Some would say "difficult and remote". Others would say "brilliant, bold, daring but an absolute control freak". The late Stanley Kubrick
was labelled many things in his time but no one can doubt the man had a rich talent for realising cinema as a grand, sensory spectacle. This month marks the 12th anniversary since his death and as a tribute to his talents I would like to propose 50 reasons why the filmmaker may have actually been the greatest director of all time. In no particular order;
1. Was a Master Of Almost Every Genre
There's little doubt that Kubrick was a cinematic connoisseur. To prove it he created a classic entry in almost every genre, whether it be a clever comedy satire (Dr Strangelove), a masterful psychological horror (The Shining), innovative sci-fi's (2001: A Space Odyssey & A Clockwork Orange), a beautiful period drama (Barry Lyndon), controversial anti-war movies (Paths of Glory & Full Metal Jacket) an heroic sword and scandal epic (Spartacus) or cleverly constructed crime dramas (The Killing) he mastered them all and with absolute conviction. In terms of the most masterpieces in different genres, he has no equal.
2. Was 'An Actor's Director'
Though often criticised for being a cold, distant - Kubrick was able to nurture indelible performances from a plethora of talent. Whether it was Kirk Douglas' career best turns in Paths of Glory and Spartacus, Jack Nicholson's iconic Jack Torrence in The Shining or Peter Sellers' unforgettable triple incarnations in Dr Strangelove, Kubrick was responsible for extracting powerful performances from them all, while Ryan O'Neal and Malcolm McDowell arguably gave the performances of their career under the helm of Stan.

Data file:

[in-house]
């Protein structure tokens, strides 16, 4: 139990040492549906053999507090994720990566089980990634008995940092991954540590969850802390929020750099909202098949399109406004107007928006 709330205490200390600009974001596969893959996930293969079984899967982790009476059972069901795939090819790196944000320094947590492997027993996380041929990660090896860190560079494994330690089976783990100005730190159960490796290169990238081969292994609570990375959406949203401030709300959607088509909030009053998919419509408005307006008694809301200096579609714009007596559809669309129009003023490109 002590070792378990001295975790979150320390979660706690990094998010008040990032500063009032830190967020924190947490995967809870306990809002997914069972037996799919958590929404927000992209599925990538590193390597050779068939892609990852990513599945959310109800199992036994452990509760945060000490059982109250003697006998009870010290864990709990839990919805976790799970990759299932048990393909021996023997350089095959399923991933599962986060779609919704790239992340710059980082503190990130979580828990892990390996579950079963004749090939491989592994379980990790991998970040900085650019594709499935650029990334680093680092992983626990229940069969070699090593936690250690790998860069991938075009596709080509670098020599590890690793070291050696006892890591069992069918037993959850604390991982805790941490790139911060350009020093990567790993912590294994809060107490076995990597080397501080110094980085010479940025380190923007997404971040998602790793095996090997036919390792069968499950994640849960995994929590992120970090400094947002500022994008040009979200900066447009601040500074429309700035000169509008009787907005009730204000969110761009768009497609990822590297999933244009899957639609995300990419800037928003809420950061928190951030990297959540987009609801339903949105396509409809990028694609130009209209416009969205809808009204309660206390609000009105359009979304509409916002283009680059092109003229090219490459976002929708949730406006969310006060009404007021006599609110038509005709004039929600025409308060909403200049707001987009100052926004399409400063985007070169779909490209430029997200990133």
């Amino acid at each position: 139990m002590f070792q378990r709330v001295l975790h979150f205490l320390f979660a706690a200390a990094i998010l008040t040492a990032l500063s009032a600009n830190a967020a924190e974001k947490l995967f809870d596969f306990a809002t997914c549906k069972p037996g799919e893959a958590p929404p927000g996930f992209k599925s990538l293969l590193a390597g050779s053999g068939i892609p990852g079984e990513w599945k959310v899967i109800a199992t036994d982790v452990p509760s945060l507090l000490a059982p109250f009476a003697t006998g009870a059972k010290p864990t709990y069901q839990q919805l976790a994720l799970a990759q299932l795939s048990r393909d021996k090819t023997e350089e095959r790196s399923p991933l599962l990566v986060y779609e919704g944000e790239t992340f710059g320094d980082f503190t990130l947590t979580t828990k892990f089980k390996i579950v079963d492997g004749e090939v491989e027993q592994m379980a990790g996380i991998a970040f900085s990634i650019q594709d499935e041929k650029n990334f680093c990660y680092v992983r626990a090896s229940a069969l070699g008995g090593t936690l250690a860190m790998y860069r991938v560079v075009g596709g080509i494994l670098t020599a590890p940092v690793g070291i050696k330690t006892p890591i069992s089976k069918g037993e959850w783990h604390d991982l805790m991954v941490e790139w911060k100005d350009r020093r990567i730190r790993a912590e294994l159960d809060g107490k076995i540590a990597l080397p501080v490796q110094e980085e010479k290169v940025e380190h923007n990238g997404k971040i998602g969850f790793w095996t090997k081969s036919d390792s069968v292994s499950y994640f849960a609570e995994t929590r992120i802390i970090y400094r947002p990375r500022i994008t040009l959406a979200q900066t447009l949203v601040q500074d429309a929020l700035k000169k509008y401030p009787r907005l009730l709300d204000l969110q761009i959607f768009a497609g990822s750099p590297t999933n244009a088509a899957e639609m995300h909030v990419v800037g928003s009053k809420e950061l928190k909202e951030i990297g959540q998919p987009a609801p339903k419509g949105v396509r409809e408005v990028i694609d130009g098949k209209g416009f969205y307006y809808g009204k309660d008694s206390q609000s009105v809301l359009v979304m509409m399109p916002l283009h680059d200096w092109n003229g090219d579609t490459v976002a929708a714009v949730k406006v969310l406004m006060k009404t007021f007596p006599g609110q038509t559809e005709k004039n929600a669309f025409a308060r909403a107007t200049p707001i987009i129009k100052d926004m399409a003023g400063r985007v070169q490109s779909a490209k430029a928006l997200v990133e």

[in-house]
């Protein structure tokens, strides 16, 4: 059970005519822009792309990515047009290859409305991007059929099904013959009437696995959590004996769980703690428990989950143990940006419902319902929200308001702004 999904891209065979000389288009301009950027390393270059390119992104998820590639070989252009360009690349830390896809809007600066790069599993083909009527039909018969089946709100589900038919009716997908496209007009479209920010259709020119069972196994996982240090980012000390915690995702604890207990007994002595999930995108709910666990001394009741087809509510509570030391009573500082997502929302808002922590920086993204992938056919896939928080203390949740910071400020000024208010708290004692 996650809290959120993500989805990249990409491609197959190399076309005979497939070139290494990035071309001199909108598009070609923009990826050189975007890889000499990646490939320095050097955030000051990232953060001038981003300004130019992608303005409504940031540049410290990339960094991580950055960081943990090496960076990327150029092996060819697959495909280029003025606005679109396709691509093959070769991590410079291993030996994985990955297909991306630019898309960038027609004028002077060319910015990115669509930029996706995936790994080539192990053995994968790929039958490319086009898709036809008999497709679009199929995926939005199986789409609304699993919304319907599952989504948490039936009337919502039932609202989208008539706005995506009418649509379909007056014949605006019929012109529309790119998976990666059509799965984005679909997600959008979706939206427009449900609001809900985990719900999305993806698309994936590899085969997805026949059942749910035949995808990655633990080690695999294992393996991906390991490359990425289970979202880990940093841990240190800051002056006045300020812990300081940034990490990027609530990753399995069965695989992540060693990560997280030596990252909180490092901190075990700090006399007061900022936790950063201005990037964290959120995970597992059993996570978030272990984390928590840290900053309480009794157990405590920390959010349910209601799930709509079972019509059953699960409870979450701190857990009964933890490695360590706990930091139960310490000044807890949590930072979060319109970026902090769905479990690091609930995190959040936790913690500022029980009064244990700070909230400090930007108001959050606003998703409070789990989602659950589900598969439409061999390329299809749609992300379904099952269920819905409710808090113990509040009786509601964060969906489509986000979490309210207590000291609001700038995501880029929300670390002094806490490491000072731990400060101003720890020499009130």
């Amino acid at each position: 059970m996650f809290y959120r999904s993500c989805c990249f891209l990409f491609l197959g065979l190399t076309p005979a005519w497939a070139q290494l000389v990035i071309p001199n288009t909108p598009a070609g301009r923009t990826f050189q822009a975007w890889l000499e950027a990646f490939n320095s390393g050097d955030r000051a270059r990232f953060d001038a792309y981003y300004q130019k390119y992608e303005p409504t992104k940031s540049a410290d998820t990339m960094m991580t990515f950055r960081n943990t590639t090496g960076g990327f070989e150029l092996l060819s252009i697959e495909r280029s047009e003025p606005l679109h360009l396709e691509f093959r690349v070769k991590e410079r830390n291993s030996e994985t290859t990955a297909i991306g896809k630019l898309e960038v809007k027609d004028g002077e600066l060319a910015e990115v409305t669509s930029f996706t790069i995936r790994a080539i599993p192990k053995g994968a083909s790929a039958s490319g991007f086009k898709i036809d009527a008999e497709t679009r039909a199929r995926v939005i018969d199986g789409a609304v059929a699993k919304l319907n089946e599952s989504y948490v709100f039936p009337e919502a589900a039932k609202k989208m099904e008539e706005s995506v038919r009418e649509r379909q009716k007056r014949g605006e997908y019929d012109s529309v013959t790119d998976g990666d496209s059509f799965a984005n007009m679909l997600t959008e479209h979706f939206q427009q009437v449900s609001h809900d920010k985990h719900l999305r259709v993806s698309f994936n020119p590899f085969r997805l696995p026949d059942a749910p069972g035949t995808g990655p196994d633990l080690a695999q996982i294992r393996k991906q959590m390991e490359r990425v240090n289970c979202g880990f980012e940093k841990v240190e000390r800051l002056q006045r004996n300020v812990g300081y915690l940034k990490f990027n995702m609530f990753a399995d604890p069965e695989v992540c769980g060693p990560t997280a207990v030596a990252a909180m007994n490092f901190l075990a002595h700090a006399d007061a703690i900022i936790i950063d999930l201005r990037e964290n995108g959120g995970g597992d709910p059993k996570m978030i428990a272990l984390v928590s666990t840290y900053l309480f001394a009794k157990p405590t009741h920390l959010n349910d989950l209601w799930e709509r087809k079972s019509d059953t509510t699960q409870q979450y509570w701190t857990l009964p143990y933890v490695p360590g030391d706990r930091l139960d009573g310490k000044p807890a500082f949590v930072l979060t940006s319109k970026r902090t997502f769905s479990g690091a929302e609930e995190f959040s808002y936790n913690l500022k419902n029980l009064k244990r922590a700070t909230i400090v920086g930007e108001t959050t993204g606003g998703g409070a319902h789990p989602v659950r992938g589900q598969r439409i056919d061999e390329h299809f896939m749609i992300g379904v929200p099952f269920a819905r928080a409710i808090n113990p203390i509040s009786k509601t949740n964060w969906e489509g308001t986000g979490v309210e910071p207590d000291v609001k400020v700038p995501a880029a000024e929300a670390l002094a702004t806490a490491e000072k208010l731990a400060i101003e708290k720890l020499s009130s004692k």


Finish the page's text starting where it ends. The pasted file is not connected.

3. An Endless Pursuer of the Perfect Scene
Kubrick wasn't exactly known as 'one take Stan' and as a result collaborating with the great man was an endurance test in itself (if Shelley Duvall's near breakdown or the post Eyes Wide Shut divorce of Cruise and Kidman is anything to go by), but the master filmmaker's tireless pursuit of perfection resulted in cinematic works of art. http://www.youtube.com/watch?v=XP5w0yE0r6Q
4. The Killing (1956)
This thriller about a near flawless race track robbery thwarted by weakness in character and misjudged relationships is rightly considered a crime classic. The way it meticulously details the timing, planning and execution of the perfect heist with the use of an intricate flashback/flash-forward structure makes it a master class of intrigue and suspense. It is also littered with compelling characterisations, a brilliant lead performance from Sterling Hayden and hard-boil dialogue courtesy of Jim (The Killer Insider Me) Thompson.